New Features in Maple 15: Interactive Assistants, Tutors, Task Templates and Demonstrations

Maple has a large collection of Clickable Math tools that guide you through a wide range of common tasks, from plotting a function to computing a volume integral, all without the need to know command names, learn syntax, or remember option names.

• Interactive Assistants step you through many common tasks, such as graphing a function or fitting data
• Over 50 Interactive Tutors allow you to gain an in-depth understanding of concepts from many areas in mathematics
• Over 300 Task Templates provide a starting point for performing particular computations

Maple15 adds 49 innovative demonstrations to its continuously expanding toolbox.

The demonstrations use interactive features and visualization to explore mathematical concepts. You can manipulate the inputs and instantly see the effects. The demonstrations can be incorporated into any learning environment, such as classroom demonstrations or independent studying.

Each demonstration is a multi-dimensional tool. They can be used to visualize and experiment with mathematical concepts. They also serve as examples for creating your own applications using interactive components. All Maple code used in the demonstrations can be easily viewed, modified, and copied, so it can be used as a starting point for your own work.

The demonstrations feature two main topics: functions and graphing. Below are some examples of demonstrations included in Maple 15.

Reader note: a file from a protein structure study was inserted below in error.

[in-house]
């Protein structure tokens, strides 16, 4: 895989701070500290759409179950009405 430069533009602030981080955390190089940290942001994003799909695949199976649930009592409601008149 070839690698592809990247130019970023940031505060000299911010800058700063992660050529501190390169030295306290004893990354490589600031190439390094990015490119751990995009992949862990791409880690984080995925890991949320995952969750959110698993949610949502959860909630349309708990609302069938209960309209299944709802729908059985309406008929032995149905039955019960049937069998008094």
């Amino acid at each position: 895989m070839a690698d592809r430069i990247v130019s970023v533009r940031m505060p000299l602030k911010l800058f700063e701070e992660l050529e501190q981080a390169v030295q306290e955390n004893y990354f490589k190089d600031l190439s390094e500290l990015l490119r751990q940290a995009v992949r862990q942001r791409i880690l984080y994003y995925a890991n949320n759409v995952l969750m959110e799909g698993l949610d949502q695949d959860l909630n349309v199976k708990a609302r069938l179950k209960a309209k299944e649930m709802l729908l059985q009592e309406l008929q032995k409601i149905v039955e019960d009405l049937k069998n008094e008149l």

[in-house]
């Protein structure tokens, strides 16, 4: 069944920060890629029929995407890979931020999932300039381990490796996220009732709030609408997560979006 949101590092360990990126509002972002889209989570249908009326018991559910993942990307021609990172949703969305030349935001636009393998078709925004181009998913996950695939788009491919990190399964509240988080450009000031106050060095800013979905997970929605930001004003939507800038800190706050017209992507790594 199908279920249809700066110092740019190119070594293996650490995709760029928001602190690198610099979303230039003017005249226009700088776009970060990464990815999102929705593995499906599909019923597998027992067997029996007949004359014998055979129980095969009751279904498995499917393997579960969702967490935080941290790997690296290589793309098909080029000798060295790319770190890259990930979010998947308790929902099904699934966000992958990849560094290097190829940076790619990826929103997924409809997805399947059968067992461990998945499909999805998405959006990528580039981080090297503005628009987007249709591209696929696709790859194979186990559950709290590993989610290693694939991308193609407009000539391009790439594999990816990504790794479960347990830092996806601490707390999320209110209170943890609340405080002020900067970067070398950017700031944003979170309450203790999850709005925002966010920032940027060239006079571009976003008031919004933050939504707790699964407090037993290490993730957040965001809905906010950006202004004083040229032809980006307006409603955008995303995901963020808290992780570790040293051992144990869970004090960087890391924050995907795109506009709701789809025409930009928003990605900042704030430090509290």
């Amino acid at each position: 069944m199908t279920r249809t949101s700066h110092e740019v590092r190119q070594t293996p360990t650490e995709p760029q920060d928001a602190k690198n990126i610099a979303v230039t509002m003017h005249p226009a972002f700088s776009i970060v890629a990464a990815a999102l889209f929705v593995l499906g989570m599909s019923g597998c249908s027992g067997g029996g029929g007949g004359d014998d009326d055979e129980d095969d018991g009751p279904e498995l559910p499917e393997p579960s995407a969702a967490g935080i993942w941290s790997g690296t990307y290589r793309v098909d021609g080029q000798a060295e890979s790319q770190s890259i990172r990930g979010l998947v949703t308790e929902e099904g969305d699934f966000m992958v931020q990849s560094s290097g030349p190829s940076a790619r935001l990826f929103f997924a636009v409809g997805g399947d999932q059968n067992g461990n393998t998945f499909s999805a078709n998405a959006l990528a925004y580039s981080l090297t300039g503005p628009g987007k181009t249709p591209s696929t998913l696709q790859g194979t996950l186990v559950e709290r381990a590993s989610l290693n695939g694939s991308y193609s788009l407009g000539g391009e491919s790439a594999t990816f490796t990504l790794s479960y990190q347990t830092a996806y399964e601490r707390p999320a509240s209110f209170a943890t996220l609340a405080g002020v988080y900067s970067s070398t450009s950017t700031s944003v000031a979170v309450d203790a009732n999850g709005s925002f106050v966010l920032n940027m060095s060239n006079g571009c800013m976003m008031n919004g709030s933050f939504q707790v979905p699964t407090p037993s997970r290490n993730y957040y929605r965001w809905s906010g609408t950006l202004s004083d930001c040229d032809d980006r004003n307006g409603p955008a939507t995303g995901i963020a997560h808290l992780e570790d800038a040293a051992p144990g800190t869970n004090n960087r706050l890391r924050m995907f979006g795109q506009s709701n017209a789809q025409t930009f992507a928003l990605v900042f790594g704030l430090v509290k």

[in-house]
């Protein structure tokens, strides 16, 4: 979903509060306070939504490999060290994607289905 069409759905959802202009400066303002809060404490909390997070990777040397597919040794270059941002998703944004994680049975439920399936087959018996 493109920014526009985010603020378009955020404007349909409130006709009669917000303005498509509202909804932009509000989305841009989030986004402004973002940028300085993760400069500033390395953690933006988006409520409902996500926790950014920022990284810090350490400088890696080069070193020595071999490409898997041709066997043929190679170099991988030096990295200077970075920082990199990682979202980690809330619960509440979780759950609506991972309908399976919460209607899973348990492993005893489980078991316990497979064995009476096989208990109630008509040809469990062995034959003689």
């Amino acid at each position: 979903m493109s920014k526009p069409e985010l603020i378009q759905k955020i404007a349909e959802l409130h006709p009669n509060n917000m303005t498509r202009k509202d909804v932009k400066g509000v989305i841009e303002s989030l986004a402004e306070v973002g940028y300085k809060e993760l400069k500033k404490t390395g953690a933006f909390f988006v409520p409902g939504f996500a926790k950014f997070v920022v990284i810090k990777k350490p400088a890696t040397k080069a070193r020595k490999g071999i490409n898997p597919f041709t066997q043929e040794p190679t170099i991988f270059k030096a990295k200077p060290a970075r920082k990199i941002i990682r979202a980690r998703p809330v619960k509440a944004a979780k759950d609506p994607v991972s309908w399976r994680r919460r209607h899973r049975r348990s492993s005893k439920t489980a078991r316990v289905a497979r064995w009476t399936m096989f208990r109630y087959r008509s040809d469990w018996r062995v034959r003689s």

Demonstrations Examples (functions)

 Maple has the capability to create an interactive game board. The above screenshot illustrates one of the more complicated demonstrations: The Tower of Hanoi (a mathematical puzzle). This example is used to illustrate the rapid growth of the exponential function. Many of the demonstrations incorporate animations to clarify concepts. This demonstration displays the product rule of logarithms graphically. First, you click the graph to specify two input values, and then you watch an animation showing the relationship between the logarithms of the inputs and the logarithm of their product.

Demonstrations Examples (graphing)

 In this demonstration, you click, or click-and-drag, to display a line segment on the graph. As you move the line segment, you can watch the midpoint change. This demonstration illustrates the concept of x- and y-intercepts. You click the graph to select up to 5 points, through which a polynomial curve is interpolated. The x- and y-intercepts of the curve—if any—are highlighted.